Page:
Here’s the POI data, in raw OSM XML:
<?xml version="1.0" encoding="UTF-8"?> <osm version="0.6" generator="CGImap 0.3.3 (28262 thorn-02.openstreetmap.org)" copyright="OpenStreetMap and contributors" attribution="http://www.openstreetmap.org/copyright" license="http://opendatacommons.org/licenses/odbl/1-0/"> <node id="3383877893" visible="true" version="1" changeset="29257856" timestamp="2015-03-05T02:56:47Z" user="BitcoinMaps" uid="2135320" lat="43.7298277" lon="-79.2721787"> <tag k="addr:city" v="Bemidji"/> <tag k="addr:housenumber" v="134"/> <tag k="addr:street" v="Woodfern Drive"/> <tag k="contact:email" v="email@example.com"/> <tag k="contact:phone" v="+1 416 555 1234"/> <tag k="contact:website" v="http://example.com/"/> <tag k="description" v="i have totally made this up to see if it will be added to OSM even though the location was derived from Google Maps"/> <tag k="name" v="Entirely FictitiousName"/> <tag k="payment:litecoin" v="yes"/> <tag k="shop" v="books"/> </node> </osm>
for more details, please see:
Minerals and waste joint plan consultation – North Yorkshire County Council http://northyorks.gov.uk/article/23999/Minerals-and-waste-joint-plan-consultation
Outline traced from http://northyorks.gov.uk/media/30250/Supplementary-sites-consultation—January-2015/pdf/Supplementary_sites_Consultation-_Web_Version.pdf
@MaptimeTO asked me to summarize the brief talk I gave last week at Maptime Toronto on making maps from the Technical and Administrative Frequency List (TAFL) radio database. It was mostly taken from posts on this blog, but here goes:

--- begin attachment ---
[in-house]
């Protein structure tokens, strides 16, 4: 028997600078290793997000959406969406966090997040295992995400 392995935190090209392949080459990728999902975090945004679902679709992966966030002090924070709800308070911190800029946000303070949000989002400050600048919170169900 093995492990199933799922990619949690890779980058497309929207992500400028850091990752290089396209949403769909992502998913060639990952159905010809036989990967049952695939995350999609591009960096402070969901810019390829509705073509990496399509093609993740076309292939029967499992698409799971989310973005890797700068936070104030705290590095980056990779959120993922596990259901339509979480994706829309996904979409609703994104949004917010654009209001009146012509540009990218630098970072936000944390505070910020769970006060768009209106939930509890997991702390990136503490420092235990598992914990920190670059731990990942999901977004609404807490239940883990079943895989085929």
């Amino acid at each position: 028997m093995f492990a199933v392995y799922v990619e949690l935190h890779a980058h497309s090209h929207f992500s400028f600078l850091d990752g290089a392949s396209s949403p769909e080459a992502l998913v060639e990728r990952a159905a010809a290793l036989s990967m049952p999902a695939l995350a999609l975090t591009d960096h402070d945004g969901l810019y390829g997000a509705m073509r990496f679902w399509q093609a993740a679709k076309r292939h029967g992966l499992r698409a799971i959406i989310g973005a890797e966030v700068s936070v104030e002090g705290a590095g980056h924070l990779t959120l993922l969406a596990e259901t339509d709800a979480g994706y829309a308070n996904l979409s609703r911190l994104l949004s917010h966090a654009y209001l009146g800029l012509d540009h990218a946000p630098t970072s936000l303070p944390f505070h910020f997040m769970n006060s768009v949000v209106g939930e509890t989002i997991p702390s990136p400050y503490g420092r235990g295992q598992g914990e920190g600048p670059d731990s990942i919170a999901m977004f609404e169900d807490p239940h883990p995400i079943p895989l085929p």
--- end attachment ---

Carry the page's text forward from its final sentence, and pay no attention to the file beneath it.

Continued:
- One of the many constraints in building wind farms is allowing for radio links. Both the radio and the wind industries have agreed on a process of buffering and consultation. Here’s how I handled it in Python: Making weird composite shapes with Shapely.
- The TAFL databases — which contains locations and technical data for all licensed transmitters — are now open data. You can find them here: Technical and Administrative Frequency List (TAFL).
- The format is a real delight for all legacy-data nerds: aka a horrible mess of conditional field widths and arcane numeric codes. I wrote a SpatiaLite SQL script to make sense of it all: scruss/taflmunge. This (kind of) explains what it does: TAFL — as a proper geodatabase.
- Here’s a raw dump (very little metadata, sorry) from 2013 in the wonderful uMap: Ontario Microwave Links.
- In a fabulous piece of #opendatafail, Industry Canada have migrated all the microwave data (so, all links ≥ 960 MHz) to a new system which doesn’t work yet, and also stripped out all of the microwave data from recent TAFL files. They claim to be fixing it, but don’t hold your breath. If you want data to play with, here’s Ontario’s data from October 2013 (nb: huge) — ltaf_ont_tafl-20131001.
Update, 2017: TAFL now seems to be completely dead, and Spectrum Management System has replaced it. None of the records appear to be open data, and the search environment seems — if this is actually possible — slower and less feature-filled than in 2013.
Update, 2013-08-13: Looks like most of the summary pages for these data sets have been pulled from data.gc.ca; they’re 404ing. The data, current at the beginning of this month, can still be found at these URLs:
- Atlantic — http://spectrum.ic.gc.ca/pub/gcopendata/ltaf_atl_tafl.txt